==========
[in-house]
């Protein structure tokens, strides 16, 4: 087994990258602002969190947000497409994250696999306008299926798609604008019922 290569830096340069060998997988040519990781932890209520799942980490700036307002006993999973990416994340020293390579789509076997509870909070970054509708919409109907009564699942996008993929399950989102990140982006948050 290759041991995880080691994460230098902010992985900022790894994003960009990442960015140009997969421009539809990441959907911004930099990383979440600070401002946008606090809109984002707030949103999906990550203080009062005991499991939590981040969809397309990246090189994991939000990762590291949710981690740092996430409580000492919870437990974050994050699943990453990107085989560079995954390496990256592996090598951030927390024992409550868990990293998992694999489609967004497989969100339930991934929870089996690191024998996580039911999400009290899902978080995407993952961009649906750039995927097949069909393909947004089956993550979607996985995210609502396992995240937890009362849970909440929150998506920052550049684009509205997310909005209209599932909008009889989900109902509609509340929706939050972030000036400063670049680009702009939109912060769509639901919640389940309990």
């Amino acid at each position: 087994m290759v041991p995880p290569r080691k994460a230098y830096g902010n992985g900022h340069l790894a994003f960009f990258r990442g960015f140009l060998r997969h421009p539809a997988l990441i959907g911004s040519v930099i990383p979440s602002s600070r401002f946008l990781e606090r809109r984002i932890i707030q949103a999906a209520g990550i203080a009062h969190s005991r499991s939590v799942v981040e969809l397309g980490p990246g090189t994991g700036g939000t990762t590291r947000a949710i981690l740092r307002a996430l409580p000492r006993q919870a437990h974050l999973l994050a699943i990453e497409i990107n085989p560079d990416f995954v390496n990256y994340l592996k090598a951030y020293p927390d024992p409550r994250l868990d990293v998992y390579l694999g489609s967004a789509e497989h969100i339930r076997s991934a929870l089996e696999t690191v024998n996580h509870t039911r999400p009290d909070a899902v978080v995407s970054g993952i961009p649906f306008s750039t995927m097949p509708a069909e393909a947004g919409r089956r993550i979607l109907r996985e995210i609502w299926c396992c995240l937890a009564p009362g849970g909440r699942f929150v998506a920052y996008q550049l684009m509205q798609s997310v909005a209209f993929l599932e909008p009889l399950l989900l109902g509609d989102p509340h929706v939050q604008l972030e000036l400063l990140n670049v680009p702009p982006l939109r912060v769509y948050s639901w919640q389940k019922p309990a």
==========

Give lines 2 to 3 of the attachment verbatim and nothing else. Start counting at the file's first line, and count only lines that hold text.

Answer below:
């Protein structure tokens, strides 16, 4: 087994990258602002969190947000497409994250696999306008299926798609604008019922 290569830096340069060998997988040519990781932890209520799942980490700036307002006993999973990416994340020293390579789509076997509870909070970054509708919409109907009564699942996008993929399950989102990140982006948050 290759041991995880080691994460230098902010992985900022790894994003960009990442960015140009997969421009539809990441959907911004930099990383979440600070401002946008606090809109984002707030949103999906990550203080009062005991499991939590981040969809397309990246090189994991939000990762590291949710981690740092996430409580000492919870437990974050994050699943990453990107085989560079995954390496990256592996090598951030927390024992409550868990990293998992694999489609967004497989969100339930991934929870089996690191024998996580039911999400009290899902978080995407993952961009649906750039995927097949069909393909947004089956993550979607996985995210609502396992995240937890009362849970909440929150998506920052550049684009509205997310909005209209599932909008009889989900109902509609509340929706939050972030000036400063670049680009702009939109912060769509639901919640389940309990």
């Amino acid at each position: 087994m290759v041991p995880p290569r080691k994460a230098y830096g902010n992985g900022h340069l790894a994003f960009f990258r990442g960015f140009l060998r997969h421009p539809a997988l990441i959907g911004s040519v930099i990383p979440s602002s600070r401002f946008l990781e606090r809109r984002i932890i707030q949103a999906a209520g990550i203080a009062h969190s005991r499991s939590v799942v981040e969809l397309g980490p990246g090189t994991g700036g939000t990762t590291r947000a949710i981690l740092r307002a996430l409580p000492r006993q919870a437990h974050l999973l994050a699943i990453e497409i990107n085989p560079d990416f995954v390496n990256y994340l592996k090598a951030y020293p927390d024992p409550r994250l868990d990293v998992y390579l694999g489609s967004a789509e497989h969100i339930r076997s991934a929870l089996e696999t690191v024998n996580h509870t039911r999400p009290d909070a899902v978080v995407s970054g993952i961009p649906f306008s750039t995927m097949p509708a069909e393909a947004g919409r089956r993550i979607l109907r996985e995210i609502w299926c396992c995240l937890a009564p009362g849970g909440r699942f929150v998506a920052y996008q550049l684009m509205q798609s997310v909005a209209f993929l599932e909008p009889l399950l989900l109902g509609d989102p509340h929706v939050q604008l972030e000036l400063l990140n670049v680009p702009p982006l939109r912060v769509y948050s639901w919640q389940k019922p309990a």